Making Sense of Consciousness as Integrated Information: Evolution and Issues of Integrated Information Theory

Volume 20
Issue 1
Kyumin Moon, Hongju Pae
The purpose of this article is to provide an overall critical appraisal of Integrated Information Theory (IIT) of consciousness. We explore how it has evolved and what problems are involved in the theory. IIT is a hypothesis that explains the consciousness in terms of integrated information. It argues that the fundamental properties of experience can be properly analyzed and explained by physical systems’ informational properties. Throughout the last decade, there have been many advances in IIT’s theoretical structure and mathematical model. Also, like all hypotheses in the field of science of consciousness, IIT has given rise to several controversies and issues. In this context, IIT needs a critical survey. To this end, we first introduce fundamental concepts of IIT and related issues. After that, we discuss major transitions IIT has been through and point out related intra-model issues. Finally, in the last section, some theoretical, extra-model issues involved in IIT’s principles are presented. The article concludes by suggesting that, for the sake of future development, IIT should take metacognitive accessibility to experience more seriously.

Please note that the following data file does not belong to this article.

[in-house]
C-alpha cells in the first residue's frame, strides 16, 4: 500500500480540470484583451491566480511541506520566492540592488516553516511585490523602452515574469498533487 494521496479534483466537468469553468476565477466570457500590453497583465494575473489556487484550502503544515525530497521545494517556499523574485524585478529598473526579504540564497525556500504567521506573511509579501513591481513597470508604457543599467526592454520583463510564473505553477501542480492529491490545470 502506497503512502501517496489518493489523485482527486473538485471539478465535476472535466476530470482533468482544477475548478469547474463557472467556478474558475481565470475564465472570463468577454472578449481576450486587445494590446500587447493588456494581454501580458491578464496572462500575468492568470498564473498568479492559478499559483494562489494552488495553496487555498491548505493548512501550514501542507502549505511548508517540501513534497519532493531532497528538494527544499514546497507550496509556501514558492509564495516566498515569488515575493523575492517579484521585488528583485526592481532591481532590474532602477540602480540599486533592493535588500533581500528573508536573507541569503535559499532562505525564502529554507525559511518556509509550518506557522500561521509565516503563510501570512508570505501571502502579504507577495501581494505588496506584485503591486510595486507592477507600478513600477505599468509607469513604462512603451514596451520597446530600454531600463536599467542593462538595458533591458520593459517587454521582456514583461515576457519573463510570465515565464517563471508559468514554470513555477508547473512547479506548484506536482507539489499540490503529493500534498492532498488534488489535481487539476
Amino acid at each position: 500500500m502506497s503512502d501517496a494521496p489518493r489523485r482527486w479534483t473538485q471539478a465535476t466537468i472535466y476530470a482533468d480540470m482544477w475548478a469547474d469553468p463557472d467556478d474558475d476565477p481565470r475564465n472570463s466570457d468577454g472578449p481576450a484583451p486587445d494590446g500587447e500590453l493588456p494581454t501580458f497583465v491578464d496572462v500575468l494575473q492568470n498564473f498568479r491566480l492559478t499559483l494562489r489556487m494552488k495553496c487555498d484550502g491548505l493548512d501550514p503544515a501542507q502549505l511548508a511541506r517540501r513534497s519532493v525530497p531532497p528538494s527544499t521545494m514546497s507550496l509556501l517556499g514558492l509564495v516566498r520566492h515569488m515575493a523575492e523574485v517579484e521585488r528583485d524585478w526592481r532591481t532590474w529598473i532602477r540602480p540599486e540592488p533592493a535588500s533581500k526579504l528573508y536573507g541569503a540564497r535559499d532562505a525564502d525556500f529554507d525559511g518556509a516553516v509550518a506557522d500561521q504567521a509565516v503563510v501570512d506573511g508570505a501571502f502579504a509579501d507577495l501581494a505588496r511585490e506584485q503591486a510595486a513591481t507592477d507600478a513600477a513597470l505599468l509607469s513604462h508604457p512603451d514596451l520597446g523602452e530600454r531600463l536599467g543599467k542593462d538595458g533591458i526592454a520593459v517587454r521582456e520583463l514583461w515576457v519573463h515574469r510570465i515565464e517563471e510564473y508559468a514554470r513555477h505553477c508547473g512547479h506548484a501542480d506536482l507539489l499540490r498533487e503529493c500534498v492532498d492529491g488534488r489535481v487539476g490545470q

Keywords: Integrated Information Theory, the science of consciousness, consciousness, experience, qualia, panpsychism, metacognition